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Homeschooling has become a compelling conversational topic in the U.S. with those holding “pro” and “con” positions battling one another over the topic as though educating kids at home is a new idea.  In fact, homeschooling was a common practice in the U.S. through the late 1800s, at which time individual states began passing the compulsory attendance laws we are familiar with in the 21st century.  Original attendance laws required all U.S. children to attend public schools “or a private alternative,” which more-or-less formalized the idea that children should be educated outside the home.  It’s important to be aware that parent-directed, nongovernmental schooling was the default for most of U.S. history until Massachusetts set the first compulsory attendance law in 1852.

In fact, homeschooling got a huge academic “boost” from the counter culture movement in the 1960s when a group of “hippie” educational reformers began to openly question the idea of public school and campaign for the right of parents to make educational decisions for their own children.  Homeschooling, as we now recognize it, was actually pushed even further to the forefront during the early 1970s and well into the mid-1990s by these same “liberals,” working side-by-side with religious homeschoolers and homeschoolers working to properly educate their special needs children.  In other words – what we now value as the homeschooling movement was basically created by a diverse group of liberals and conservatives working together.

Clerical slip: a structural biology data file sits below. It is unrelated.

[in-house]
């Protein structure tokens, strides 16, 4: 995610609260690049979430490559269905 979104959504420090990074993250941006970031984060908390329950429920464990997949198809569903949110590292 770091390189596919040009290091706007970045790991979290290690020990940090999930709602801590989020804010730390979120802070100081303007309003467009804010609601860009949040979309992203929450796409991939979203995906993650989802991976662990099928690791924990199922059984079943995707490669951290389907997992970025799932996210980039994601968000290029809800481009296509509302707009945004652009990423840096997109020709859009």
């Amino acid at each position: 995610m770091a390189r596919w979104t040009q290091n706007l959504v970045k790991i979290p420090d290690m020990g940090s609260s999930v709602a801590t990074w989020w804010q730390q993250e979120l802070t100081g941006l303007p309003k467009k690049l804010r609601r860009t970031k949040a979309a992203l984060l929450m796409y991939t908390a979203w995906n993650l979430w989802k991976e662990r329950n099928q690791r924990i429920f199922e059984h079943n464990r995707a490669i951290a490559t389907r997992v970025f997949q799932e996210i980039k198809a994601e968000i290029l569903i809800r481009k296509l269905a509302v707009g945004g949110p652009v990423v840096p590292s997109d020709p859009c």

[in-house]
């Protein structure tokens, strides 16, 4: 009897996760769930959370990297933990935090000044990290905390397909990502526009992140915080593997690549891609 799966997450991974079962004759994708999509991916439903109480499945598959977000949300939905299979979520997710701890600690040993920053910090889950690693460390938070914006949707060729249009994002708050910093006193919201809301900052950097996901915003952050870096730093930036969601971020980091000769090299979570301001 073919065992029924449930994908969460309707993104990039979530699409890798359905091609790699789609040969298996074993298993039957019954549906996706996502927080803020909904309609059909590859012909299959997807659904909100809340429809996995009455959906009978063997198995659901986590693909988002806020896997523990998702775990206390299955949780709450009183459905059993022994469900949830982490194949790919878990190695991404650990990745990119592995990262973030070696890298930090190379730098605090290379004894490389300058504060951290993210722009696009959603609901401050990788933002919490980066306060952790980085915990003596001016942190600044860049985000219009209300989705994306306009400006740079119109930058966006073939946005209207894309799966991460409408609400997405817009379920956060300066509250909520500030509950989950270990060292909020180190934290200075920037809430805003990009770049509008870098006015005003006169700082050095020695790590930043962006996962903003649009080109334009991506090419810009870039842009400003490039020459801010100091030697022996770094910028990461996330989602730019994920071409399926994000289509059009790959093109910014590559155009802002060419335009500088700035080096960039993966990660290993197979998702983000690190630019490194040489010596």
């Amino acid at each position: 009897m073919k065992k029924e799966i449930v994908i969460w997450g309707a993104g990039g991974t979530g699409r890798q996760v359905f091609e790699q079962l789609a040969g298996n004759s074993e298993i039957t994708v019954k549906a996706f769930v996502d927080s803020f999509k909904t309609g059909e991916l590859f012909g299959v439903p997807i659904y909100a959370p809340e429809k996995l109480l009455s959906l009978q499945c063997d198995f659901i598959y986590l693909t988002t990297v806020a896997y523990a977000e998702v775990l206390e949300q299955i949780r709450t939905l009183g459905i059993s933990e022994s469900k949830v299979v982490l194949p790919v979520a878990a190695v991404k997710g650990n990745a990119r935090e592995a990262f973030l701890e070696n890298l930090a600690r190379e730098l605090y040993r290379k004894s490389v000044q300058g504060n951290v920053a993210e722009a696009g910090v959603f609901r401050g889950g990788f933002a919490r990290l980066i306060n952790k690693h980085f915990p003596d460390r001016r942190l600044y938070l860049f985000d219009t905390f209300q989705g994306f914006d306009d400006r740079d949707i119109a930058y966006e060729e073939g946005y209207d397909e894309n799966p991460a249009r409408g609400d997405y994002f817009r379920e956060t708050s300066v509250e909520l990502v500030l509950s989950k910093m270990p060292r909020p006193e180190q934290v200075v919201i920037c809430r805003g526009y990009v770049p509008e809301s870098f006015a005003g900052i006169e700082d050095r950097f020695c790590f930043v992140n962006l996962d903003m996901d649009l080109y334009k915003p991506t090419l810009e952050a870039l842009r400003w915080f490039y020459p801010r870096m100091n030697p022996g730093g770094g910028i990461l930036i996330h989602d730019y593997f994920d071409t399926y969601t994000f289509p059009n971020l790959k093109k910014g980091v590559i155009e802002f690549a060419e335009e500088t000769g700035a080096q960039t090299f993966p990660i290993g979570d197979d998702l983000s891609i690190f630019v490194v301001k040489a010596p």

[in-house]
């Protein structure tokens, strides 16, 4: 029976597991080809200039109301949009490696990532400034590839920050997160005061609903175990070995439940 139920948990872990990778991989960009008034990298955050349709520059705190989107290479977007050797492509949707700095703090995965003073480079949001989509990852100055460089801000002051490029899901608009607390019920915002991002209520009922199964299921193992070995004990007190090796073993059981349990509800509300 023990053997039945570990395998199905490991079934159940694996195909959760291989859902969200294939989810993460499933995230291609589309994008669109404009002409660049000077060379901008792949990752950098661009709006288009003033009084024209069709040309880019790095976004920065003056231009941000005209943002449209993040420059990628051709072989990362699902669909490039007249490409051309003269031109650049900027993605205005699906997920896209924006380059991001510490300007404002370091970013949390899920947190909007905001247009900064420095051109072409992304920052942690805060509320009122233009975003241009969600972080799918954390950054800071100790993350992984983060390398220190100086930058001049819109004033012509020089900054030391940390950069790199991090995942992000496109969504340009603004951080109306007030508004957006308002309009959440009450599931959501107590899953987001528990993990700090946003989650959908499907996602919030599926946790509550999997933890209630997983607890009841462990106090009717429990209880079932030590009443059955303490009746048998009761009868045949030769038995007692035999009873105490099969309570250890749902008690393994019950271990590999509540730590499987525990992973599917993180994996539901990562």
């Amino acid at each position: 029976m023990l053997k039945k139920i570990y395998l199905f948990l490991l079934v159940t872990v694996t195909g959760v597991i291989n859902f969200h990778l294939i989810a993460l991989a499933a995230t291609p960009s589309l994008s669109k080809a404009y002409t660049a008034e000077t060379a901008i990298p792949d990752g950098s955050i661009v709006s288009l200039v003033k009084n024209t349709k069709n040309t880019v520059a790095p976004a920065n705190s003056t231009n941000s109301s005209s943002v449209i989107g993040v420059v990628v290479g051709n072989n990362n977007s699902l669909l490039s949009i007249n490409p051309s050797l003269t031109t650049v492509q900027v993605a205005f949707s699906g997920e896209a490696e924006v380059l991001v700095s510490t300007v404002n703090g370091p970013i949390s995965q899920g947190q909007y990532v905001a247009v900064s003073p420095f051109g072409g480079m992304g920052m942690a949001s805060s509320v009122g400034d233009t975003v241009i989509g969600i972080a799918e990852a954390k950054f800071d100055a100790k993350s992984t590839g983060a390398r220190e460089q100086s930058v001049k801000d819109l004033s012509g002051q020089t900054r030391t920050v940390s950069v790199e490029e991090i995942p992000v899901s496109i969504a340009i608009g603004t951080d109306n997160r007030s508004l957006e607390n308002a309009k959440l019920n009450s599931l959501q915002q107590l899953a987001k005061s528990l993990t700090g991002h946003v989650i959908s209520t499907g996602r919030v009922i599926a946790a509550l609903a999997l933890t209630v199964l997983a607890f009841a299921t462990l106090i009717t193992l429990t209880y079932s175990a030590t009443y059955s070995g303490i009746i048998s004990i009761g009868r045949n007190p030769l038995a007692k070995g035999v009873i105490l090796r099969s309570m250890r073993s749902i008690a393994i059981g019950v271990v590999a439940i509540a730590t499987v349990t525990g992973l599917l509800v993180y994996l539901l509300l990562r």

One of the greatest qualities of the current movement to return education back to the home base is the fact that every political, moral, religious and intellectual “type” has, at one time or another, supported some portion of the idea of school choice.  In many ways, there are no “outliers” in the conversation and no concept of the irony of “liberals” returning to the homeschooling debate. Everyone has contributed to the movement in one way or another.  Yes, there have always been ideological disagreements about public education vs. school choice, but the notion that liberals are somehow “returning” to a dialogue they actually originated or that conservatives own the homeschooling concept does not hold water.  Liberals and conservative religious groups worked together to bring homeschooling back to the ideological forefront and are basically the same people who are now supporting the idea of school choice.

The United States appointed its first Secretary of Education in 1979.  Thirty-eight years and ten Secretaries of Education later, the homeschooling and school choice conversation is still valid and gaining supporters from all walks of life and all belief systems.   From 2003 through 2012, the number of U.S. students ages 5-17 who were being homeschooled increased by 61.8% and that percentage is still increasing on an annual basis.  To sustain this momentum, it’s important that we remember that the discussion about protecting our children’s right to an education of their choice can only result in success if we approach the issue free from finger pointing, political affiliations, bias, or designation of liberal or conservative leanings.  We owe it to our children and their futures.

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